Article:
Calving season is a dilemma for ranchers who have to use public range. If you calve in late spring or early summer, the cows are up in the mountains by then and more difficult to check on, with more risk for predators killing baby calves. It’s also difficult to get the cows bred in a timely fashion in that big, steep country; it takes more bulls and results in a more strung-out calving because the bulls don’t always find all the cows at the proper time. So we calved in January to have the cows all bred in April, at home, to our own bulls.

With the cows due to start calving the first week in January, many years we had early arrivals in late December or even on Christmas. But the calf who lived in our house over Christmas was born in mid-December, just before we brought the cows down from the 320-acre mountain pasture. I found him when I rode up to the far corner to start gathering cows on the snow-covered hillside above the timbered creek. A big coyote was watching the new calf, but his mama was watching the coyote.

The calf had managed to get up, and Mama had licked him dry, but he was so tiny he could walk right under her belly. I thought about trying to put him over my saddle to get him down out of the mountains, but the young horse I was riding was not ready for such a novel passenger. I chased the coyote away and rode to the other side of the mountain to find Lynn, who was driving the jeep and calling cows down off the hillsides. I told him about the calf, so he drove as far as he could up the little creek, then hiked the rest of the way up the canyon and carried the calf down to the jeep.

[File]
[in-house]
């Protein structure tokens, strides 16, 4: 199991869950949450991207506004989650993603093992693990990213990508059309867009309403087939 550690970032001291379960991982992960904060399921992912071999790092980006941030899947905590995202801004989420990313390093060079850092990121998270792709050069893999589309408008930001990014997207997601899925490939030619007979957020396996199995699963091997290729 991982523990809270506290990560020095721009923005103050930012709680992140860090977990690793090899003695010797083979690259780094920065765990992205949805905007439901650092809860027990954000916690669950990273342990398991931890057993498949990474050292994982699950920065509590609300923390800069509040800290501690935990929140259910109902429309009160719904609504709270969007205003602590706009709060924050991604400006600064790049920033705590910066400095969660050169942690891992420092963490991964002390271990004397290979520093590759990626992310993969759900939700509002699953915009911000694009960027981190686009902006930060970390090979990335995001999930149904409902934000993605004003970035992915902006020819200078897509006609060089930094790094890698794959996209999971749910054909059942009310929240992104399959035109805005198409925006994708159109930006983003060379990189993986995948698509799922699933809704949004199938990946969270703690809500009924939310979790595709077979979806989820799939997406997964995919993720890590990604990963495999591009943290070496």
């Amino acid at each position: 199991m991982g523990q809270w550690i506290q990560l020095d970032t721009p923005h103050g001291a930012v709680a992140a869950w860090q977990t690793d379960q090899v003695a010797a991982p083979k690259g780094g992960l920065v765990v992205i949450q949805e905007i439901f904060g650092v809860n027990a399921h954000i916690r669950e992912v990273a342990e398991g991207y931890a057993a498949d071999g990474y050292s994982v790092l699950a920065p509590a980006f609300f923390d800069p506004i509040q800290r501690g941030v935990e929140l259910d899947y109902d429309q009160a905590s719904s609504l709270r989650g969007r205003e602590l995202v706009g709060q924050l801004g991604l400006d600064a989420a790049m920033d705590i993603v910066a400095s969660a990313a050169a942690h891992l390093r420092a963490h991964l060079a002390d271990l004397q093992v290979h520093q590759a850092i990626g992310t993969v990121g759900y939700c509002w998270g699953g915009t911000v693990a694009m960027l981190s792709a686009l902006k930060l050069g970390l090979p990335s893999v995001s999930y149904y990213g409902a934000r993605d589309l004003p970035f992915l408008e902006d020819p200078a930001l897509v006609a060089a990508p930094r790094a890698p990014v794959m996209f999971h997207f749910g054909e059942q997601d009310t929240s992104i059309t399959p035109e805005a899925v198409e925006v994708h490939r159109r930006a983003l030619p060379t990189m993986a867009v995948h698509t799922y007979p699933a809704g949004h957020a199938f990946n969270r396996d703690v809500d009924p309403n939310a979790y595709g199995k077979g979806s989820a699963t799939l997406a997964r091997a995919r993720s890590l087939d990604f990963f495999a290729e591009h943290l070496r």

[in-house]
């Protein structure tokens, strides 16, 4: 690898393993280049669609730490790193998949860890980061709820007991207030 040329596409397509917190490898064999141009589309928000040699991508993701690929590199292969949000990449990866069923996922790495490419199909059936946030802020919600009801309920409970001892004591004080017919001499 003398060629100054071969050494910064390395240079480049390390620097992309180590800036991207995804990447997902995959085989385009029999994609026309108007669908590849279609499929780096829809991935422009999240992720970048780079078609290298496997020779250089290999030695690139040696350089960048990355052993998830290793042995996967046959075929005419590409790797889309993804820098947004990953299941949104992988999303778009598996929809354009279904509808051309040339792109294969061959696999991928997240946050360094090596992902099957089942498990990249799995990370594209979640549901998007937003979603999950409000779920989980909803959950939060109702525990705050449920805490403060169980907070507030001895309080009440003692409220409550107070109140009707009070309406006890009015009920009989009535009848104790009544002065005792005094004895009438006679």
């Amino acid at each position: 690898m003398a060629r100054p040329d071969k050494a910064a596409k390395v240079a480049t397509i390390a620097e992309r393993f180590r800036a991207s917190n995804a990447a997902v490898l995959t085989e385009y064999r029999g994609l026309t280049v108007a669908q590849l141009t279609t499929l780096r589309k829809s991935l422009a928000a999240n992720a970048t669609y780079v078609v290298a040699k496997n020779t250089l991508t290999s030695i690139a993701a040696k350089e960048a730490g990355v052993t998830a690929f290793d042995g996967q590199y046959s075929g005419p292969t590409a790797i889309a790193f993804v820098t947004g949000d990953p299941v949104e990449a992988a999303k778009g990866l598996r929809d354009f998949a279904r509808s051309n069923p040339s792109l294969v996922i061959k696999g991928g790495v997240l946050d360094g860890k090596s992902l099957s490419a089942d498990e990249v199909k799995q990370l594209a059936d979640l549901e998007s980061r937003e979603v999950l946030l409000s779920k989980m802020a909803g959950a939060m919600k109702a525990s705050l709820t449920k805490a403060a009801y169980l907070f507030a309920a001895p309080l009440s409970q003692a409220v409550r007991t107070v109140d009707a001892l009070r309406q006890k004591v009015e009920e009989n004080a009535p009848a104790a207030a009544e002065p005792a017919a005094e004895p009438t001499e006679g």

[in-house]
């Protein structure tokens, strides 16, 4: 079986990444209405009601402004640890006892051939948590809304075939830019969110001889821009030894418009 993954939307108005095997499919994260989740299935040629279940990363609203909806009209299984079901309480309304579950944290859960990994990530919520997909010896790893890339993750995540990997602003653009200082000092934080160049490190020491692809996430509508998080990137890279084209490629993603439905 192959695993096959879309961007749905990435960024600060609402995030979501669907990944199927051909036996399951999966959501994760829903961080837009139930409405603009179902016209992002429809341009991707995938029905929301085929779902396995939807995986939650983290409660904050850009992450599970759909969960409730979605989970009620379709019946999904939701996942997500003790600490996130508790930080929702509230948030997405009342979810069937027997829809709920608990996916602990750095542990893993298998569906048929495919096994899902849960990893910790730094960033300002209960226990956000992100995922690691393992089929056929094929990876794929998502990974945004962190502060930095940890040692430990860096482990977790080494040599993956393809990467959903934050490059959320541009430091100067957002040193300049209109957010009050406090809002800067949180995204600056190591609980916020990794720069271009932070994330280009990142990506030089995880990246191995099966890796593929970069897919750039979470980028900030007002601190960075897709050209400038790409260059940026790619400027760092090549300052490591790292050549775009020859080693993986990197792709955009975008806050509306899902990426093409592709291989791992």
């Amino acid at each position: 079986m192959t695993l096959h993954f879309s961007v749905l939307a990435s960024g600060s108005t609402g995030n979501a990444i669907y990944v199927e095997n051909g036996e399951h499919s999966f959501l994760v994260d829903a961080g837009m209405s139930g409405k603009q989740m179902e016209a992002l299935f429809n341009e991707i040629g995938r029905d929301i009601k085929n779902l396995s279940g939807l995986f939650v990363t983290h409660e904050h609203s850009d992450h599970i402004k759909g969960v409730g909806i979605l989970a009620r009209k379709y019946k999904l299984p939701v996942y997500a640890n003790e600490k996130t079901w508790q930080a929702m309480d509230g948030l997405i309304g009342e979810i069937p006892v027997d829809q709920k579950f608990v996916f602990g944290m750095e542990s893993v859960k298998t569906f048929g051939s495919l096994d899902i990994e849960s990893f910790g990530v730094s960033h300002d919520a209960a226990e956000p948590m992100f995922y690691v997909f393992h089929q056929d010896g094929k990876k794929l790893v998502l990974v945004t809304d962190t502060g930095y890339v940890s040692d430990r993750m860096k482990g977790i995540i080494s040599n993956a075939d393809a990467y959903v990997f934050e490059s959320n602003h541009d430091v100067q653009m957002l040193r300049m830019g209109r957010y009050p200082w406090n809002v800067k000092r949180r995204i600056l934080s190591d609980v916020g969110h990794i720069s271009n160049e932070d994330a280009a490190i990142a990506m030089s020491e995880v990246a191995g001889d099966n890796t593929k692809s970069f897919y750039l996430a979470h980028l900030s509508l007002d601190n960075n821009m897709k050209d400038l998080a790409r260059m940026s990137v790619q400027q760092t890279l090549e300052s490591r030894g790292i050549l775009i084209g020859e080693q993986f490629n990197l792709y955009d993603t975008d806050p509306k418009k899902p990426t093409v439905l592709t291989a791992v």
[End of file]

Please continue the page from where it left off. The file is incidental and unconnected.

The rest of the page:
The kids were home from school by the time we brought the cows down, and they named the calf Rudolph because of his red frostbitten nose. Rudolph was chilled and showing signs of pneumonia, so he had to stay indoors. He lived in our daughter’s old crib in the kitchen for several weeks, fed with a bottle.

Here is Rudolph, in our daughter Andrea’s old crib.

By Christmastime he was healthy and lively, and we let him out of the crib several times a day for exercise. He loved running and bucking around the living room and trying to butt heads with the kids. He especially liked the Christmas tree and was fascinated by the shiny ornaments; we had to make sure he didn’t get too close and personal with the tree. It was a fun Christmas with Rudolph helping us enjoy it. We’ve had other calves in the house at Christmastime, but Rudolph was definitely the most fun.

Boom Boom was another premature calf who got to live in our house for several weeks. In this photo he is nearly ready to live outside,
but he is 
enjoying his exercise in our living room, just before Christmas.

We had plenty of New Year’s babies as well — but the one I remember most was Quicksie’s calf, who kept us home from a nice dinner with friends. Just before we left home to drive to their ranch, Lynn made one last hike with a flashlight through the soon-to-be calving cows in the field below our house. He discovered that Quicksie had calved down by the creek on the ice — and her new baby was freezing. So we called our friends to tell them we couldn’t make it to dinner and spent New Year’s Eve drying that calf in the house instead of eating roast goose.

I guess our cattle always came first; they own us rather than the other way around. But it’s been a great life, and I am thankful for having had the opportunity to be a caretaker of cows.

Heather Smith Thomas raises horses and cattle on her family ranch in Salmon, Idaho. She writes for numerous horse magazines and is the author of several books on horses and cattle farming, including Storey’s Guide to Raising HorsesStorey's Guide to Training HorsesStable SmartsThe Horse Conformation HandbookYour CalfGetting Started with Beef and Dairy CattleStorey's Guide to Raising Beef CattleEssential Guide to Calving, and The Cattle Health Handbook.